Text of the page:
My first run-in with Patel Conservatory was actually through dance. My sister wanted to take dance with my brother and me. My brother suggested doing tap dancing since he’s had his eye on it for a while. We looked around at different dance studios for a few weeks, until we came across the Patel Conservatory and the tap teacher, Ms. Susan Downey (just a brief side note, Ms. Susan is one of the best teachers in the world, and if you’ve never taken dance, you should try out tap just to have her as your teacher!).
After doing dance for a few months, Ms. Susan encouraged me to also try out in theater. Since it was right after summer, PCYT was just starting placements for Our Town.
It was really interesting going to the musical theater placements. I have to admit, I was pretty scared, but it turned out great. We did everything from singing “Row, Row, Row Your Boat” to running around a room, and then reading a monologue and acting really angry. The funny thing is I actually got higher marks in both music and theater than I did in dance; and I didn’t even have experience in either of them before that day!
Just last week we started classes for Our Town. Kerry Glamsch is the director. I hope he doesn’t mind, but I thought I’d put a few thoughts on him. To be honest, I couldn’t really see any one else teaching the class and being the director. He’s eccentric in a good way, and totally makes the whole class laugh at any moment.
On Wednesday and Thursday, we read through the entire script and Kerry had us act out different parts. I was nervous since I’ve never acted, but after some time, I felt myself warming up. On Friday, we played some theater exercises that built trust and unity and did some final casting. If you’re wondering, I was cast as Professor Willard and Constable Warren, which aren’t leading roles, but still important and I’m really happy about it.
I’ve only been around Patel Conservatory for a few months, but I’m already having the time of my life and making great friends. Fun stuff, huh?
Don’t forget to check back soon for my next blog about my adventures! If you want to get notified when I post a new blog, all you have to do is “like” Patel Conservatory on Facebook. They post a bunch of other cool things as well.

Things I like:
Being silly
Writing these lists
Doing headstands (Trying)

Thursday, September 15, 2011

Try a class for free before you register

Try Before You Buy
Did you know that you can always try a class for free (for most classes) before you sign up?
Check out the adult acting class on Wednesday nights, or Stretch and Strengthen on your Monday lunch hour. If you’re looking for music, dance or acting classes for your child, please feel free to Try Before You Buy at the Patel Conservatory in Tampa!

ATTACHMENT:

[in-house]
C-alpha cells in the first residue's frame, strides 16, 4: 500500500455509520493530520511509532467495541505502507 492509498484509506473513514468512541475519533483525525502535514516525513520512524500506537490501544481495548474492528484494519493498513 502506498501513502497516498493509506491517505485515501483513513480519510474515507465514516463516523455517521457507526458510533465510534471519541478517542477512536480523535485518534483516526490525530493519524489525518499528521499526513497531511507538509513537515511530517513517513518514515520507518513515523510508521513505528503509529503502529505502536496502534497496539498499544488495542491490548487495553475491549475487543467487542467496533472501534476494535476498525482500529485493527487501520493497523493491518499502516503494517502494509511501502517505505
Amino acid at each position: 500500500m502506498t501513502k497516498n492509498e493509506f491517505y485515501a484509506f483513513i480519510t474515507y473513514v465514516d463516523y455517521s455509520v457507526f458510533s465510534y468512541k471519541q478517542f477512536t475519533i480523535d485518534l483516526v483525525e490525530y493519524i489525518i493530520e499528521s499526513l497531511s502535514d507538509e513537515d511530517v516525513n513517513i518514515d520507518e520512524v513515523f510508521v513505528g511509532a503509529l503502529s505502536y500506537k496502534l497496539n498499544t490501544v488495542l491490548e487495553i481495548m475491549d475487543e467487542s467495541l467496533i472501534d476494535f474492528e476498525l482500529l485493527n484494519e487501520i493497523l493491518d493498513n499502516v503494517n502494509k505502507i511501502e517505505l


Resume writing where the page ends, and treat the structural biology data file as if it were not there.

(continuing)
We understand that classes are an investment, and we want you to be completely happy with your experience. That's why you're always welcome to try a class before you register. We know you’ll be more than thrilled our studios and instructors.

And our open enrollment allows you to sign up any time.
We know you love our classes, so tell all your friends and you’ll reap the rewards! When your friend signs up for any of our classes, you’ll earn one free month towards your classes.
Be sure to include your friend’s name on your registration!
We know adults and college students are inundated with obligations. Take advantage of the dance card so you can join our classes when it’s convenient for your schedule! Purchase a 5- or 10-class card to pop into class when you can, or use it try a variety of adult dance classes.

Tuesday, September 13, 2011

NGB dancers perform at galas

Bravo to the Next Generation Ballet dancers who performed at two different galas over the weekend!
Hannah Bettes performed at the Young Stars of Ballet Gala in Indianapolis, and Kemper Cassada, Hannah Stanford and William Dugan performed at the International Ballet Festival of Miami.
“I’ve never done a gala before. It was a really good experience,” said Cassada, 13, of Jacksonville.
“You meet new people, and international dancers,” he said. “You’re there to show off what you’ve done the previous year, and you get to see other dancers who’ve won finals in New York.”
Cassada recently moved to the Tampa area with his mother and sister in order to work with Peter Stark as an NGB trainee at the Patel Conservatory. His dad visits on weekends when he can.
Cassada gets up at 7 a.m. every morning and does schoolwork, then gets to the Patel Conservatory at 11 a.m. to train all day five days a week. It’s a rigorous schedule, but this well-spoken young dancer enjoys the challenge.
When he wasn’t training with Stark, “I was not to the level where I wanted to wasn’t hard enough,” said Cassada. “The thing I enjoy most about being here is taking class with all the instructors.”
He appreciates their different styles of teaching, he said.
For the gala, Kemper performed a contemporary ballet piece choreographed by Jeffrey Cirio over the summer for the NGB summer intensive showcase.

The experience of meeting other accomplished dancers and watching award-winning performances was both inspirational and motivating for all who attended.
"The gala was an amazing experience,” agreed Hannah Stanford. “I was honored to perform with so many talented dancers."

Friday, September 9, 2011

Conservatory student lands two new roles

Congratulations to Patel Conservatory student Elizabeth Harvath who recently booked two professional theater jobs!
Elizabeth Harvath in PCYT's
Alice in Wonderland, Jr.
Harvath was recently cast in Ruthless at the Winter Park Playhouse in Orlando, and as Clara in A Nutty Nutcracker at the Orlando Repertory Theatre.